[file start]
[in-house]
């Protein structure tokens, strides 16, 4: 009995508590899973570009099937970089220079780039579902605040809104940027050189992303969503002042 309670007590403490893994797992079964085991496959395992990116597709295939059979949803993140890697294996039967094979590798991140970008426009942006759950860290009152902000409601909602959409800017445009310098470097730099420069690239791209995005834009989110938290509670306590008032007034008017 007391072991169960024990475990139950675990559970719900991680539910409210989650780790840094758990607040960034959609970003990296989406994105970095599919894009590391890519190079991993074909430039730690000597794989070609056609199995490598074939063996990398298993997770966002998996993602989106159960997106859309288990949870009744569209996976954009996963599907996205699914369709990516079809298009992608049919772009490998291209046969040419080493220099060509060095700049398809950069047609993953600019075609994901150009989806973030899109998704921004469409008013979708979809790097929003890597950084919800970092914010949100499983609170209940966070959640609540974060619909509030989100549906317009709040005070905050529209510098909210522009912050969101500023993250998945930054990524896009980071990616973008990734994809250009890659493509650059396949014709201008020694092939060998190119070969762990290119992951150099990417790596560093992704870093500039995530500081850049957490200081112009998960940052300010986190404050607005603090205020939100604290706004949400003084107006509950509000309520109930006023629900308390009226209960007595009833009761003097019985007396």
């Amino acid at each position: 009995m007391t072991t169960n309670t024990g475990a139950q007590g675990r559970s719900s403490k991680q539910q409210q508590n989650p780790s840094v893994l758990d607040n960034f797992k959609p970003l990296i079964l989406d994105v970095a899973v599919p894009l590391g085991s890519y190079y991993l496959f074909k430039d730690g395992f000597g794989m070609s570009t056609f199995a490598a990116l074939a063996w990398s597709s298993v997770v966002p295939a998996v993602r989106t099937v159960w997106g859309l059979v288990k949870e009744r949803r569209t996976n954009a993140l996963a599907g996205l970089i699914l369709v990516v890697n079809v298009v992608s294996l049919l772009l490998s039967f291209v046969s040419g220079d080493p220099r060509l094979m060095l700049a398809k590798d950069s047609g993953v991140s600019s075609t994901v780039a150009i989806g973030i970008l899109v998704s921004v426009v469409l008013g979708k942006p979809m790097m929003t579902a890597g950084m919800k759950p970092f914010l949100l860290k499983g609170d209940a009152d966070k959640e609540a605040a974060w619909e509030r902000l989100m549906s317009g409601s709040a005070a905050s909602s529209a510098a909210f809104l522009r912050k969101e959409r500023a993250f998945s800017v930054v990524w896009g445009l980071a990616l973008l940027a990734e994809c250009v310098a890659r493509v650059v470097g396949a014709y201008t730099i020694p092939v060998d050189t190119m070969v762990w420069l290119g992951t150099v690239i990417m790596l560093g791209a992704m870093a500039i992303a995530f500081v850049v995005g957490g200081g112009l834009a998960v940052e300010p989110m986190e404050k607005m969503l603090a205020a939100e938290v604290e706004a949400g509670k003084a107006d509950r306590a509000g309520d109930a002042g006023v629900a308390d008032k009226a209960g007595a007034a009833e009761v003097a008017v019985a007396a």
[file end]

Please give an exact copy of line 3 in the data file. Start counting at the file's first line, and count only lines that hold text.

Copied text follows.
């Amino acid at each position: 009995m007391t072991t169960n309670t024990g475990a139950q007590g675990r559970s719900s403490k991680q539910q409210q508590n989650p780790s840094v893994l758990d607040n960034f797992k959609p970003l990296i079964l989406d994105v970095a899973v599919p894009l590391g085991s890519y190079y991993l496959f074909k430039d730690g395992f000597g794989m070609s570009t056609f199995a490598a990116l074939a063996w990398s597709s298993v997770v966002p295939a998996v993602r989106t099937v159960w997106g859309l059979v288990k949870e009744r949803r569209t996976n954009a993140l996963a599907g996205l970089i699914l369709v990516v890697n079809v298009v992608s294996l049919l772009l490998s039967f291209v046969s040419g220079d080493p220099r060509l094979m060095l700049a398809k590798d950069s047609g993953v991140s600019s075609t994901v780039a150009i989806g973030i970008l899109v998704s921004v426009v469409l008013g979708k942006p979809m790097m929003t579902a890597g950084m919800k759950p970092f914010l949100l860290k499983g609170d209940a009152d966070k959640e609540a605040a974060w619909e509030r902000l989100m549906s317009g409601s709040a005070a905050s909602s529209a510098a909210f809104l522009r912050k969101e959409r500023a993250f998945s800017v930054v990524w896009g445009l980071a990616l973008l940027a990734e994809c250009v310098a890659r493509v650059v470097g396949a014709y201008t730099i020694p092939v060998d050189t190119m070969v762990w420069l290119g992951t150099v690239i990417m790596l560093g791209a992704m870093a500039i992303a995530f500081v850049v995005g957490g200081g112009l834009a998960v940052e300010p989110m986190e404050k607005m969503l603090a205020a939100e938290v604290e706004a949400g509670k003084a107006d509950r306590a509000g309520d109930a002042g006023v629900a308390d008032k009226a209960g007595a007034a009833e009761v003097a008017v019985a007396a």